Back to School in western Garfield County
The day most children have been dreading and a lot of parents look forward to arrived in western Garfield County this week.
With a ring of a bell early Monday morning, school is back in session in Garfield School District No. Re-2.
As a journalist I have the opportunity every year to return and document the first day of school.
My own memories of school always come flooding back each time as I watch the trepidation of some and the sheer excitement of others, as they walk into the typically locker-lined halls.
Some children grasp their parent’s hand so tight you can see the discoloration beginning to show as the child hesitates to let go, while other children sprint to their classroom, and then to the playground for a little fun with their friends before the first bell.
I was one of the latter.
I don’t know what it was about school, but I loved every minute of it and looked forward every year to returning.
Don’t get me wrong — I couldn’t get enough of summer break; it meant baseball, horse races and floating the rivers and irrigation canals.
But when my mom loaded my brothers and me into the old Suburban to head to town each fall, I could barely contain the excitement of new school supplies and clothes shopping.
We lived well outside of town. We had nearly a square mile all to ourselves, and my nearest friend lived over 10 miles away.
That could have been one of the reasons I enjoyed school so much: the chance to see everyone and interact with my peers, including meeting the new students that moved to town over summer and reconnecting with friends I didn’t have a chance to see over break.
There was more: School was so important to me that I never missed a day from elementary until my sophomore year in high school. Even if I were sick I would still go, to the chagrin of my teachers and school staff.
Even on one of the most difficult days of my childhood. I was 9 years old. To this day I remember details from my mom waking us up early and gathering us in the living room right down to the floral print on the furniture. I could tell something was wrong; my mother, who was usually very stoic, was very emotional as she shared the news of her mom passing away at the age of 53 after a valiant battle with cancer.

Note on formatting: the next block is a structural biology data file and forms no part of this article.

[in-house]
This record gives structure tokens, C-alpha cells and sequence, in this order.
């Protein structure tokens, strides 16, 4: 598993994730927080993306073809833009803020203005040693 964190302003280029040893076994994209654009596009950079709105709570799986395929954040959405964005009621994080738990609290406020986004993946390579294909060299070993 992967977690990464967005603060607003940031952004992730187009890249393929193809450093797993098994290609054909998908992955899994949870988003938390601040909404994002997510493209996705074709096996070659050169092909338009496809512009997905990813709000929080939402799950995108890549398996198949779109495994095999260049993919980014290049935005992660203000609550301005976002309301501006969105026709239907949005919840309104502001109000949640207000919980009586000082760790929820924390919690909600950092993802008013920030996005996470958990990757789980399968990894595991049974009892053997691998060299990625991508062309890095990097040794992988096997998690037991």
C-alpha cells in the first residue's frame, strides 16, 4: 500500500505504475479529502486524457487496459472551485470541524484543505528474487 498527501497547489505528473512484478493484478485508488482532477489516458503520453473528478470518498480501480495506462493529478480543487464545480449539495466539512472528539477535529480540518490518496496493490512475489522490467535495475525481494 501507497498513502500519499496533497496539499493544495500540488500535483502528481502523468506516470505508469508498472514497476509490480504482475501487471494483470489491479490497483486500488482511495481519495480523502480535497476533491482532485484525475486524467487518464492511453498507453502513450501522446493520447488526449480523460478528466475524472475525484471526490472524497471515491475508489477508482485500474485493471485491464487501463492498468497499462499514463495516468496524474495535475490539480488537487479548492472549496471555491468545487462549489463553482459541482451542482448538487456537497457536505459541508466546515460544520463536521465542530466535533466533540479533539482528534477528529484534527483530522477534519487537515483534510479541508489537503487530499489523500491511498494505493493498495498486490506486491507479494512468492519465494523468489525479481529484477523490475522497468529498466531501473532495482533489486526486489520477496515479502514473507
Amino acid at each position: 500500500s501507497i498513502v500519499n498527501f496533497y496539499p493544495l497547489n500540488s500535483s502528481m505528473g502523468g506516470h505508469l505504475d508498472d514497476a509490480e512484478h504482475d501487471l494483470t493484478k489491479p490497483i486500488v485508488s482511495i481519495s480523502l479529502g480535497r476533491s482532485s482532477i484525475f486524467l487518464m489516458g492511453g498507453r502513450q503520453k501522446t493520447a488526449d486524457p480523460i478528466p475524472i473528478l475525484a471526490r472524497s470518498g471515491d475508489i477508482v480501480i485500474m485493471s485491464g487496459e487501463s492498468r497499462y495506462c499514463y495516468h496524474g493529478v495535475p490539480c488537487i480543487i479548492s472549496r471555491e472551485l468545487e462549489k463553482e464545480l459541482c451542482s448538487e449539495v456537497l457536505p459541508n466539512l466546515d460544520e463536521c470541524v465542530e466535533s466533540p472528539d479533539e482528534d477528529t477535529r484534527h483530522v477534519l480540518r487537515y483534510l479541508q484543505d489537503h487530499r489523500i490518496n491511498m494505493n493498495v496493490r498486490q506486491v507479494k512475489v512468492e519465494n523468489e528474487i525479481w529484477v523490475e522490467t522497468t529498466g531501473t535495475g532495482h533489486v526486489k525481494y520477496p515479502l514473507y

We were all in shock, sitting stunned on the couch. My mom gave us all the choice to stay home on that school day.
For some reason I chose to go to school. For the life of me to this day I still don’t know why I went to school. Maybe it was an escape from the sadness, but part of me believes that my grandma would have wanted me to go. She knew how much I enjoyed learning.
Perfect attendance wasn’t something I sought to achieve each year; it just happened. The school district gave away summer passes to the city pool for the achievement, which I rarely used because of the difficulty of getting to town with my parents both working to support the family.
It has been over two decades since my last first day of school.
I still miss the early mornings waking before the sun to get ready for the long bus ride to town.
Most people say they would never go back, but not me. I would go back in a heartbeat.
Support Local Journalism
Support Local Journalism
Readers around Glenwood Springs and Garfield County make the Post Independent’s work possible. Your financial contribution supports our efforts to deliver quality, locally relevant journalism.
Now more than ever, your support is critical to help us keep our community informed about the evolving coronavirus pandemic and the impact it is having locally. Every contribution, however large or small, will make a difference.
Each donation will be used exclusively for the development and creation of increased news coverage.